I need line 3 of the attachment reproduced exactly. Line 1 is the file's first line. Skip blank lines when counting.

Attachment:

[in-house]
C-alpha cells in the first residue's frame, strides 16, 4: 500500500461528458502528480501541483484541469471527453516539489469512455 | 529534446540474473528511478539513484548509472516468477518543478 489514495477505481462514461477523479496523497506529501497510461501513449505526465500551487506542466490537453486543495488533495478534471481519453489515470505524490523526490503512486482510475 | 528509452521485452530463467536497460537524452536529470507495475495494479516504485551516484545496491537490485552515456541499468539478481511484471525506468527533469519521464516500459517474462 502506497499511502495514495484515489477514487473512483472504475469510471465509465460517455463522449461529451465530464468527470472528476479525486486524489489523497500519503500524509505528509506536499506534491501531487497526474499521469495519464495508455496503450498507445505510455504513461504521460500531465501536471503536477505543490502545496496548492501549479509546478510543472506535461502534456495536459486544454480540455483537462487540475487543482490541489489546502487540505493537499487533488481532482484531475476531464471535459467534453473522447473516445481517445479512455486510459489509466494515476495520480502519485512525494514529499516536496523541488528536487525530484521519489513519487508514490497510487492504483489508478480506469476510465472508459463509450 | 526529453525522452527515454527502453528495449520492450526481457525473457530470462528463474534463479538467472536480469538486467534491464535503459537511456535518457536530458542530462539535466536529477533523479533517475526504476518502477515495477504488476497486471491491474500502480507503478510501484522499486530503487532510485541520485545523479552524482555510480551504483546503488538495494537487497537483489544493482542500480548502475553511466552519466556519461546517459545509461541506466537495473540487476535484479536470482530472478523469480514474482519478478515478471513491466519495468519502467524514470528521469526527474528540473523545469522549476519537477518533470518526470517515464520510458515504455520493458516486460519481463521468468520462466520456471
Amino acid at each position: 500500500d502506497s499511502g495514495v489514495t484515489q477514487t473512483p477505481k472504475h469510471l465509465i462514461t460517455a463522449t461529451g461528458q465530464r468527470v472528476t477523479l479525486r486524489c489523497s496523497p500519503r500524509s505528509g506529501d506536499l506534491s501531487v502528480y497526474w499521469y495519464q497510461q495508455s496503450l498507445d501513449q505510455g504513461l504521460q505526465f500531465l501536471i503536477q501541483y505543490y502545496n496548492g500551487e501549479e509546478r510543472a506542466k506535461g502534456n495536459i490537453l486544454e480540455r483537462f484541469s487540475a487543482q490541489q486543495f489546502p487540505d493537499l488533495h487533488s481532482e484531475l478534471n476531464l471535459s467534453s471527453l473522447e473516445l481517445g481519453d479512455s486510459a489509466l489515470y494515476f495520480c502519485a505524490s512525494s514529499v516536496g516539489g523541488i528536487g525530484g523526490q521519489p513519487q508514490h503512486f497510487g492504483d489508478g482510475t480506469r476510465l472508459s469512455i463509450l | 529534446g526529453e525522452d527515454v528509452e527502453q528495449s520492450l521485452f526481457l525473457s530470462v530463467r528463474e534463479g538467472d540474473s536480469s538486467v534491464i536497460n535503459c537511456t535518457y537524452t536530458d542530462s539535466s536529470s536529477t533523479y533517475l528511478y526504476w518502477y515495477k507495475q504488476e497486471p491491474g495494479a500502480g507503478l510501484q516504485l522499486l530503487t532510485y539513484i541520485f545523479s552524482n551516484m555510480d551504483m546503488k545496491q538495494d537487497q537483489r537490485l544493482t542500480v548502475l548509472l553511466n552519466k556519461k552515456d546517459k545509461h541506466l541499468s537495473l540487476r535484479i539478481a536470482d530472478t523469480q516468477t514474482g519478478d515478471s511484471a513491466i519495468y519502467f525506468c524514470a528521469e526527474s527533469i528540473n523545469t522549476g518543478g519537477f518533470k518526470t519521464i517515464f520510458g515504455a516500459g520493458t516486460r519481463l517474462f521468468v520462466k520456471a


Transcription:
Amino acid at each position: 500500500d502506497s499511502g495514495v489514495t484515489q477514487t473512483p477505481k472504475h469510471l465509465i462514461t460517455a463522449t461529451g461528458q465530464r468527470v472528476t477523479l479525486r486524489c489523497s496523497p500519503r500524509s505528509g506529501d506536499l506534491s501531487v502528480y497526474w499521469y495519464q497510461q495508455s496503450l498507445d501513449q505510455g504513461l504521460q505526465f500531465l501536471i503536477q501541483y505543490y502545496n496548492g500551487e501549479e509546478r510543472a506542466k506535461g502534456n495536459i490537453l486544454e480540455r483537462f484541469s487540475a487543482q490541489q486543495f489546502p487540505d493537499l488533495h487533488s481532482e484531475l478534471n476531464l471535459s467534453s471527453l473522447e473516445l481517445g481519453d479512455s486510459a489509466l489515470y494515476f495520480c502519485a505524490s512525494s514529499v516536496g516539489g523541488i528536487g525530484g523526490q521519489p513519487q508514490h503512486f497510487g492504483d489508478g482510475t480506469r476510465l472508459s469512455i463509450l | 529534446g526529453e525522452d527515454v528509452e527502453q528495449s520492450l521485452f526481457l525473457s530470462v530463467r528463474e534463479g538467472d540474473s536480469s538486467v534491464i536497460n535503459c537511456t535518457y537524452t536530458d542530462s539535466s536529470s536529477t533523479y533517475l528511478y526504476w518502477y515495477k507495475q504488476e497486471p491491474g495494479a500502480g507503478l510501484q516504485l522499486l530503487t532510485y539513484i541520485f545523479s552524482n551516484m555510480d551504483m546503488k545496491q538495494d537487497q537483489r537490485l544493482t542500480v548502475l548509472l553511466n552519466k556519461k552515456d546517459k545509461h541506466l541499468s537495473l540487476r535484479i539478481a536470482d530472478t523469480q516468477t514474482g519478478d515478471s511484471a513491466i519495468y519502467f525506468c524514470a528521469e526527474s527533469i528540473n523545469t522549476g518543478g519537477f518533470k518526470t519521464i517515464f520510458g515504455a516500459g520493458t516486460r519481463l517474462f521468468v520462466k520456471a